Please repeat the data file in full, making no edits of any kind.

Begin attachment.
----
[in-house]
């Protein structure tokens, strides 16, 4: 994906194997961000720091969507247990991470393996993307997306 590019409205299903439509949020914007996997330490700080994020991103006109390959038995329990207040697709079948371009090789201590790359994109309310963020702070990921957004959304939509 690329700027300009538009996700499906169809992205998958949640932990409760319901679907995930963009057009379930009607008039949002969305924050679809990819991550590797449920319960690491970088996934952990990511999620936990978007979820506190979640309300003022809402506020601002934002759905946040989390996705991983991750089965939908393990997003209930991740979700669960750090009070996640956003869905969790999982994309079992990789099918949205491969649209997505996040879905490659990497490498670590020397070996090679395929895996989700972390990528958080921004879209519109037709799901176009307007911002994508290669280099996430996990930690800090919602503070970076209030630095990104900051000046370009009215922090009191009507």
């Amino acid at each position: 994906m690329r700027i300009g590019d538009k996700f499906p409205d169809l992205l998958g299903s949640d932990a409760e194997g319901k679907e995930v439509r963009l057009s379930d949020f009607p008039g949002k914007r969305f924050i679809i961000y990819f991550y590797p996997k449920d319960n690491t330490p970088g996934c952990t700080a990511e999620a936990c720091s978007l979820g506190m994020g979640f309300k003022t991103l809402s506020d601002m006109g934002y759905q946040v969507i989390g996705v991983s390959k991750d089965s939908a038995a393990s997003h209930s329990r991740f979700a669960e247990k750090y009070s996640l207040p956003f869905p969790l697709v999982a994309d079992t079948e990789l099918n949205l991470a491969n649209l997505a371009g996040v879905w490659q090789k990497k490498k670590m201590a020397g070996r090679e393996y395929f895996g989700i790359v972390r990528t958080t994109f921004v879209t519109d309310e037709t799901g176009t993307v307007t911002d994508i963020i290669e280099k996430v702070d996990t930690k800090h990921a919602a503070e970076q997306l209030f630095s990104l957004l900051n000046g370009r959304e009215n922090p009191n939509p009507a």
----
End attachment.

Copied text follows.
[in-house]
């Protein structure tokens, strides 16, 4: 994906194997961000720091969507247990991470393996993307997306 590019409205299903439509949020914007996997330490700080994020991103006109390959038995329990207040697709079948371009090789201590790359994109309310963020702070990921957004959304939509 690329700027300009538009996700499906169809992205998958949640932990409760319901679907995930963009057009379930009607008039949002969305924050679809990819991550590797449920319960690491970088996934952990990511999620936990978007979820506190979640309300003022809402506020601002934002759905946040989390996705991983991750089965939908393990997003209930991740979700669960750090009070996640956003869905969790999982994309079992990789099918949205491969649209997505996040879905490659990497490498670590020397070996090679395929895996989700972390990528958080921004879209519109037709799901176009307007911002994508290669280099996430996990930690800090919602503070970076209030630095990104900051000046370009009215922090009191009507």
């Amino acid at each position: 994906m690329r700027i300009g590019d538009k996700f499906p409205d169809l992205l998958g299903s949640d932990a409760e194997g319901k679907e995930v439509r963009l057009s379930d949020f009607p008039g949002k914007r969305f924050i679809i961000y990819f991550y590797p996997k449920d319960n690491t330490p970088g996934c952990t700080a990511e999620a936990c720091s978007l979820g506190m994020g979640f309300k003022t991103l809402s506020d601002m006109g934002y759905q946040v969507i989390g996705v991983s390959k991750d089965s939908a038995a393990s997003h209930s329990r991740f979700a669960e247990k750090y009070s996640l207040p956003f869905p969790l697709v999982a994309d079992t079948e990789l099918n949205l991470a491969n649209l997505a371009g996040v879905w490659q090789k990497k490498k670590m201590a020397g070996r090679e393996y395929f895996g989700i790359v972390r990528t958080t994109f921004v879209t519109d309310e037709t799901g176009t993307v307007t911002d994508i963020i290669e280099k996430v702070d996990t930690k800090h990921a919602a503070e970076q997306l209030f630095s990104l957004l900051n000046g370009r959304e009215n922090p009191n939509p009507a």